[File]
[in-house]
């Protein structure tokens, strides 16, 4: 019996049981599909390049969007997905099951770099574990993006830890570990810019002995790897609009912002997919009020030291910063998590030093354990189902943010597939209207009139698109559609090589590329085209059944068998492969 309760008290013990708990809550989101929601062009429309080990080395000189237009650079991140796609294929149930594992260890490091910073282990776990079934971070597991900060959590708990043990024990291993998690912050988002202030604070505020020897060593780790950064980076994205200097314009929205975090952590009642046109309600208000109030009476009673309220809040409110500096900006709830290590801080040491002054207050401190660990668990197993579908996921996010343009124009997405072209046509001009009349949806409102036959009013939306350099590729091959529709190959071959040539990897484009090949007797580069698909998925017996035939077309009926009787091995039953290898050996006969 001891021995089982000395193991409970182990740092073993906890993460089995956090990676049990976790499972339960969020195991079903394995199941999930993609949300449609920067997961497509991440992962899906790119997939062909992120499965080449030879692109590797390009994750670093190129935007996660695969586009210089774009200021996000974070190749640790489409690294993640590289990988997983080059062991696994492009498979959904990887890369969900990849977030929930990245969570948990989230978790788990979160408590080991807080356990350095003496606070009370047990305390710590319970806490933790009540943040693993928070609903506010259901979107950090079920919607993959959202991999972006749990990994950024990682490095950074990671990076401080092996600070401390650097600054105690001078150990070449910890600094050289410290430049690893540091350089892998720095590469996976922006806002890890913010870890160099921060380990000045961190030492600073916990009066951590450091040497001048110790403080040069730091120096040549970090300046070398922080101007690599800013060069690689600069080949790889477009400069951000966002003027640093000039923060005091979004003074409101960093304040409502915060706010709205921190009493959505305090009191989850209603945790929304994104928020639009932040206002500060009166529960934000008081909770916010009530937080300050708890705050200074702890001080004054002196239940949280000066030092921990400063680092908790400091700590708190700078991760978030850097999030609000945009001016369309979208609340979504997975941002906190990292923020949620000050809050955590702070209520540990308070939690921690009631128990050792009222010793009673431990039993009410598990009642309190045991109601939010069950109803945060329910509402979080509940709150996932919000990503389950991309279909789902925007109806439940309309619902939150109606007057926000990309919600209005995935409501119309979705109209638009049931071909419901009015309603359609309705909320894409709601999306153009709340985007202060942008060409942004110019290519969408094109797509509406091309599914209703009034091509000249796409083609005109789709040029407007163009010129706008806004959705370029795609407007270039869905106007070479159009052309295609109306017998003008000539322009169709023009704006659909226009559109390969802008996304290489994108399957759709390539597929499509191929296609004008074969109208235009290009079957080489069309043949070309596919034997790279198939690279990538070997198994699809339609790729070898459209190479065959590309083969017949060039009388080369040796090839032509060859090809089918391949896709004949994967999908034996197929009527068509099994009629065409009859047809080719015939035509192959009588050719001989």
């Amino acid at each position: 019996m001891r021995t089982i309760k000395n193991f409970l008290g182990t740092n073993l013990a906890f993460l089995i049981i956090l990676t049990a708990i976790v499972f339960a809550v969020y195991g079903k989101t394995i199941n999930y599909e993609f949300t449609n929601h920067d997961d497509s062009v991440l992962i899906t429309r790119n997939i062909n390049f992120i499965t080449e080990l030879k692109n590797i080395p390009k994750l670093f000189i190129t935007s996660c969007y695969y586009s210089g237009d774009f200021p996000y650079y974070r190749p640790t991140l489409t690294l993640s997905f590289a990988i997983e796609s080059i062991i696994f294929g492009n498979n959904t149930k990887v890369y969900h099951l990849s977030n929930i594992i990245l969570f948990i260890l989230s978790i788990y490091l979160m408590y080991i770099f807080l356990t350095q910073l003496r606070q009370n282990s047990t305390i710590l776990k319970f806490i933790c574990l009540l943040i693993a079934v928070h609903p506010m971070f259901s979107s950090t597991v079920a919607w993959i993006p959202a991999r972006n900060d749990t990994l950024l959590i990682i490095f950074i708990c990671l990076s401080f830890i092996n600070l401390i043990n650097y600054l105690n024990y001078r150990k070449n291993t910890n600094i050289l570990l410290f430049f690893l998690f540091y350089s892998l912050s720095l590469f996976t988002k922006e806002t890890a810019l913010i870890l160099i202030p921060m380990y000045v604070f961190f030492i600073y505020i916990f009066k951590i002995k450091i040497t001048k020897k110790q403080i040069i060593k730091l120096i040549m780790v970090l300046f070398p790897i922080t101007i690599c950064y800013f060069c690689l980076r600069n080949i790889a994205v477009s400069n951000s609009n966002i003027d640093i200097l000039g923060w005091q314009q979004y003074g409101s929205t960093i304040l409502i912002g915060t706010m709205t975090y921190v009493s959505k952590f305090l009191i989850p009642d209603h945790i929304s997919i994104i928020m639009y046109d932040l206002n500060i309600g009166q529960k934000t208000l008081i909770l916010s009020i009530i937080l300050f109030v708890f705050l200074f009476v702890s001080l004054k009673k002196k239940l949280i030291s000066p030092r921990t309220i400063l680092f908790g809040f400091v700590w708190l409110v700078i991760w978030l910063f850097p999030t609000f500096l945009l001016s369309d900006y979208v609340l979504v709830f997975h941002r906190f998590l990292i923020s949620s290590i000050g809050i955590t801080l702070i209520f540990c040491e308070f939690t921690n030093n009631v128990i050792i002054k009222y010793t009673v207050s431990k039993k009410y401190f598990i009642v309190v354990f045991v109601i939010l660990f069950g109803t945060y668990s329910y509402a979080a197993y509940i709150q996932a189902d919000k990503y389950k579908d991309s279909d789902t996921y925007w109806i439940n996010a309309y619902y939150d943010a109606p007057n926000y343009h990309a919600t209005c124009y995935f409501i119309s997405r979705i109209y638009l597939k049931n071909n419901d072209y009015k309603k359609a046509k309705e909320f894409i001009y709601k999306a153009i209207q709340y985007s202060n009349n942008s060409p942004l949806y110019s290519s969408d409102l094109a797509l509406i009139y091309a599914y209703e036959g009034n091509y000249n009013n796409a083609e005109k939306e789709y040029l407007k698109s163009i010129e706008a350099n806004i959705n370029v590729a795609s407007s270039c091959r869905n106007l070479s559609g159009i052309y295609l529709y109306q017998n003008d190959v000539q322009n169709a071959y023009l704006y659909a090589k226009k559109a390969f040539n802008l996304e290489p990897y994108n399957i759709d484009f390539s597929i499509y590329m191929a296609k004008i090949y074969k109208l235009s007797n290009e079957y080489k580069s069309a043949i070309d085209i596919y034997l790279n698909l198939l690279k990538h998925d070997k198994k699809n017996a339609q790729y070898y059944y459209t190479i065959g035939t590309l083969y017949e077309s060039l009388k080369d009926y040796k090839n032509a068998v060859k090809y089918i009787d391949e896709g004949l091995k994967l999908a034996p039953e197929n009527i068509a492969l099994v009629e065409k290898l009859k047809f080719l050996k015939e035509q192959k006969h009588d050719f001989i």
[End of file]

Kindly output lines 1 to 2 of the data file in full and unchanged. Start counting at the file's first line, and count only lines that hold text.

[in-house]
């Protein structure tokens, strides 16, 4: 019996049981599909390049969007997905099951770099574990993006830890570990810019002995790897609009912002997919009020030291910063998590030093354990189902943010597939209207009139698109559609090589590329085209059944068998492969 309760008290013990708990809550989101929601062009429309080990080395000189237009650079991140796609294929149930594992260890490091910073282990776990079934971070597991900060959590708990043990024990291993998690912050988002202030604070505020020897060593780790950064980076994205200097314009929205975090952590009642046109309600208000109030009476009673309220809040409110500096900006709830290590801080040491002054207050401190660990668990197993579908996921996010343009124009997405072209046509001009009349949806409102036959009013939306350099590729091959529709190959071959040539990897484009090949007797580069698909998925017996035939077309009926009787091995039953290898050996006969 001891021995089982000395193991409970182990740092073993906890993460089995956090990676049990976790499972339960969020195991079903394995199941999930993609949300449609920067997961497509991440992962899906790119997939062909992120499965080449030879692109590797390009994750670093190129935007996660695969586009210089774009200021996000974070190749640790489409690294993640590289990988997983080059062991696994492009498979959904990887890369969900990849977030929930990245969570948990989230978790788990979160408590080991807080356990350095003496606070009370047990305390710590319970806490933790009540943040693993928070609903506010259901979107950090079920919607993959959202991999972006749990990994950024990682490095950074990671990076401080092996600070401390650097600054105690001078150990070449910890600094050289410290430049690893540091350089892998720095590469996976922006806002890890913010870890160099921060380990000045961190030492600073916990009066951590450091040497001048110790403080040069730091120096040549970090300046070398922080101007690599800013060069690689600069080949790889477009400069951000966002003027640093000039923060005091979004003074409101960093304040409502915060706010709205921190009493959505305090009191989850209603945790929304994104928020639009932040206002500060009166529960934000008081909770916010009530937080300050708890705050200074702890001080004054002196239940949280000066030092921990400063680092908790400091700590708190700078991760978030850097999030609000945009001016369309979208609340979504997975941002906190990292923020949620000050809050955590702070209520540990308070939690921690009631128990050792009222010793009673431990039993009410598990009642309190045991109601939010069950109803945060329910509402979080509940709150996932919000990503389950991309279909789902925007109806439940309309619902939150109606007057926000990309919600209005995935409501119309979705109209638009049931071909419901009015309603359609309705909320894409709601999306153009709340985007202060942008060409942004110019290519969408094109797509509406091309599914209703009034091509000249796409083609005109789709040029407007163009010129706008806004959705370029795609407007270039869905106007070479159009052309295609109306017998003008000539322009169709023009704006659909226009559109390969802008996304290489994108399957759709390539597929499509191929296609004008074969109208235009290009079957080489069309043949070309596919034997790279198939690279990538070997198994699809339609790729070898459209190479065959590309083969017949060039009388080369040796090839032509060859090809089918391949896709004949994967999908034996197929009527068509099994009629065409009859047809080719015939035509192959009588050719001989």